It’s been seven years since I set up a dating profile on a niche site – an online service that yielded two dates, and that was it.
I’ve long since lost the password to the account, and accessing my information to delete it isn’t high on the priority list – particularly as I haven’t received any contact in years. But this weekend, a message came through with this: Are you still single?
The question makes me frown.
It’s problematic on so many levels.
Here’s the dilemma. First, I have no way to respond and say “I’m in a relationship but thank you for your interest.” That would be the polite thing to do, and this service is big on polite interactions, which is one of the reasons I joined in the first place.
Second, “single” feels like a dagger, an accusation, a label that sums you up and sends you packing – at least, when you hit a certain age and your gender is female.
Online Dating Detritus
I think about the trail of profiles scattered all over the Internet – bits and pieces of peoples’ lives, the love-starved detritus of so many expectations. And so much loneliness.
I think about how lousy it feels to be dangling on the end of an unanswered question – or text, or email, as is now so often the case.
Then again, aren’t we accustomed to exactly that behavior – thanks to the Internet? Aren’t we bombarded with communications of all sorts, without the bandwidth to get to everything important?
Picture me ponderous… fretting and fuming over the term “single.” Chewing over how charged a label it truly is. Wondering if it’s asked more often of women, as a mechanism for sizing them up – not fixing them up.
I think about how many times I’ve been asked “You’re still single?” or the remark has been phrased as a statement – “Oh, still single.” The word “still” is the prickly offender, with its emphasis playing into our cultural expectations that we marry, remarry, and possibly remarry yet again.
Hierarchy of Marital Status
Those four little words – Are you still single?
Irritating enough when I was 30, and 31, and 32. Still irritating all these years later.
Married sits at the top (with so-called fulfillment). Divorced is better than never married (at least you had a shot). Remarried redeems your value, if you were formerly divorced. “Still single?” If so, with or without divorce in the picture, there must be something wrong with you!
Once we’re considered too old to be worth marrying again – now, now – you know that’s real – I suppose the instances of questions (or statements) about marital status dwindle. We’re moving into that more invisible stage of womanhood known as midlife.
More invisible in some respects, but certainly not in others!
For some of us, aging means we’re more vocal, more confident, and working on those reinventions. Marital status? We discard it as a measure of our worth much less “success,” though I doubt society at large has caught up on that score. Don’t we ask – routinely – what a person’s marital status is? Don’t we make assumptions based on their answer? Don’t we judge, especially as women?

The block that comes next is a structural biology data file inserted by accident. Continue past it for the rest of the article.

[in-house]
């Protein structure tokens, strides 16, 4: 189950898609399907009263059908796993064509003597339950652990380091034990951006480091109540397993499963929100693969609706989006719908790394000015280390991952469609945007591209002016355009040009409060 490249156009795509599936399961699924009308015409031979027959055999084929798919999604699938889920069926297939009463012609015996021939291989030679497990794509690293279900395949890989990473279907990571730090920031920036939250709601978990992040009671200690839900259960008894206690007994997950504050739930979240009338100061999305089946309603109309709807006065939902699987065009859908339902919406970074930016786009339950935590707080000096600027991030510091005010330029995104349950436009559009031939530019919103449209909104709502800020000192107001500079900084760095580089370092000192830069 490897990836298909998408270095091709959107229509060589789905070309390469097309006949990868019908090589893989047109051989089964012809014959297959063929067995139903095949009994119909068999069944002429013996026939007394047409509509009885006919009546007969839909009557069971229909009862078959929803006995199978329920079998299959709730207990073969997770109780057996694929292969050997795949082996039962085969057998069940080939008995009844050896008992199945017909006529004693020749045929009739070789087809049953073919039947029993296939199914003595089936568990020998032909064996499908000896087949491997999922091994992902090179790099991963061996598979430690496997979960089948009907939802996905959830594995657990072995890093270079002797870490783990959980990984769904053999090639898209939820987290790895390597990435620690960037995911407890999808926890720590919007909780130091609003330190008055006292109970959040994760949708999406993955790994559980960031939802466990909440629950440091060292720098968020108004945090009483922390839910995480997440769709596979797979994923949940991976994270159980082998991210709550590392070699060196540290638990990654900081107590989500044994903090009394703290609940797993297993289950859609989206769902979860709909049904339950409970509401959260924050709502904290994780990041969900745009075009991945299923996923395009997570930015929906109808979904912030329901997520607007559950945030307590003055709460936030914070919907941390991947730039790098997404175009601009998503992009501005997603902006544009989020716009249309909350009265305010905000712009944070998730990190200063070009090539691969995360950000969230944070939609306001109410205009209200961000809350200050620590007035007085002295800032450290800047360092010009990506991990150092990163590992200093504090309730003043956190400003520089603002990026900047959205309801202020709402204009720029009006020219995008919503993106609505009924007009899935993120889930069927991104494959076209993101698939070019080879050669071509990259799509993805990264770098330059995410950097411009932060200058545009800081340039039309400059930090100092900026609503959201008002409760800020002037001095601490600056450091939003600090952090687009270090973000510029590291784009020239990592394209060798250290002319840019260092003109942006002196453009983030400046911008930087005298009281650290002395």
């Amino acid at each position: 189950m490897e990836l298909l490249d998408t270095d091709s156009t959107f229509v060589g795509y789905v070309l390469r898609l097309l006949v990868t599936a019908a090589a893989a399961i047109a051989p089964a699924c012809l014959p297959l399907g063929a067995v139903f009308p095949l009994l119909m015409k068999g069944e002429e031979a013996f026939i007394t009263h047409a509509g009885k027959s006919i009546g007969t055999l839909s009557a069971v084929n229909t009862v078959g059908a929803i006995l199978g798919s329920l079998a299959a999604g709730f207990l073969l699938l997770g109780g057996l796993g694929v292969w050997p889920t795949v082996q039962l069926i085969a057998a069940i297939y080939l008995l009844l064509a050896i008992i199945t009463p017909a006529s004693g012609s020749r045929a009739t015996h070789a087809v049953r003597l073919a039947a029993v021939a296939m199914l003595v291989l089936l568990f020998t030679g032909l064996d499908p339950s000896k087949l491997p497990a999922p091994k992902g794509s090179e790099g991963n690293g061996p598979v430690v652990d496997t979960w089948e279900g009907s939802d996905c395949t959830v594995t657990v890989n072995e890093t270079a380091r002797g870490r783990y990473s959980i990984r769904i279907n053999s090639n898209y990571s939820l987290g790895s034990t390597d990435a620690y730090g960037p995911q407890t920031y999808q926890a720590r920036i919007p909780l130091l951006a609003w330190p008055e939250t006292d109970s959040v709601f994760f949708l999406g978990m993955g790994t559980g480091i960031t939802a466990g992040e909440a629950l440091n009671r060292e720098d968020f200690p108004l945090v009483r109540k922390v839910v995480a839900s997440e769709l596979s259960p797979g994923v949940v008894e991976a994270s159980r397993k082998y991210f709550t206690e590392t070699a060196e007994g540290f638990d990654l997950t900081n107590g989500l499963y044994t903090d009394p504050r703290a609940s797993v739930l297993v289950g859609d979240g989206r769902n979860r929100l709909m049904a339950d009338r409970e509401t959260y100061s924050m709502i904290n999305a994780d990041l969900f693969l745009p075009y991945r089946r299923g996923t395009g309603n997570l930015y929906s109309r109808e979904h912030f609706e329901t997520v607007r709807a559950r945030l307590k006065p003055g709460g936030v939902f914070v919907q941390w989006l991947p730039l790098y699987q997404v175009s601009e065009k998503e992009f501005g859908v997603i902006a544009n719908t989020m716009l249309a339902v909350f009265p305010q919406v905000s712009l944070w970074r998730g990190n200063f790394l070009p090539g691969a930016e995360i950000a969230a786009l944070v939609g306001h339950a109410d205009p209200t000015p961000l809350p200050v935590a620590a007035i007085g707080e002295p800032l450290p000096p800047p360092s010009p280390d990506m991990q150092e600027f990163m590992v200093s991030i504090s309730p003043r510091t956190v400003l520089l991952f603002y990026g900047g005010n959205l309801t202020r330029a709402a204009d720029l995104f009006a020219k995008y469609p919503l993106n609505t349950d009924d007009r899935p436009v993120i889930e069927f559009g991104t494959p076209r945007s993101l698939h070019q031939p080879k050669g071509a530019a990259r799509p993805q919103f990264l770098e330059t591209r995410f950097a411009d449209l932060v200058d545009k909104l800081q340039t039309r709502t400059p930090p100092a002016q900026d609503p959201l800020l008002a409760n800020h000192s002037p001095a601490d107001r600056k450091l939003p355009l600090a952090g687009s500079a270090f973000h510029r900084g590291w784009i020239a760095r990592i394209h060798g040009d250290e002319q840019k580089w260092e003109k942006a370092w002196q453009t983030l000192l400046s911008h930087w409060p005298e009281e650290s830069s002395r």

Midlife (Dating) Madness?
I suppose I should be content with my genetics – and I am – such that the stranger who contacted me looked at my picture and my age, my thumbnail profile, added 7 years, and figured I was still worth contacting.
Then again, he could be 20 years my senior for all I know, though I was explicitly looking for someone roughly my age. That would be par for the course and typical (in my experience) when it comes to midlife dating madness.
Now, I am guessing that this individual asked my status because of lack of activity on my profile. That makes his question perfectly reasonable.
Theoretically, I could email this service and ask for a replacement password, sign in, and respond politely to whomever sent the message. Judging by dealings I had years ago, that would transpire over a day or two.
Will I – to be polite? Should I – to remove my profile?
Blast from the Past
Oddly, I recall the picture posted on that site – the youthfulness in my skin, in my stance, in the hopefulness that I’m certain shone through when I believed in the promised land of “recovery” after divorce. At the time, I was convinced that there would (and should) be remarriage – good for me and good for my boys. Yes, a naive assumption – but one that is shared by millions, isn’t it?
I had no idea how much “life” would be thrown my way – much beyond my control – the challenging as well as remarkable opportunities to learn.
I didn’t realize how askew those societal norms can be – expectations that if remarriage would “happen” then life would resume with a new and happier rhythm.
If you take care of yourself.
With the right attitude.
More judgment in those assumptions, because acknowledging the role of luck or timing is too damn frightening?
This blast from the past has dropped me back into that long-ago mindset, and the recollection of that flavor of optimism as well as convention.
Time changes us, as does experience. To some extent, both can free us. We may not be living the life we imagined; that does not mean we aren’t living a life to be proud of – messy, unpredictable, rich, and meaningful.
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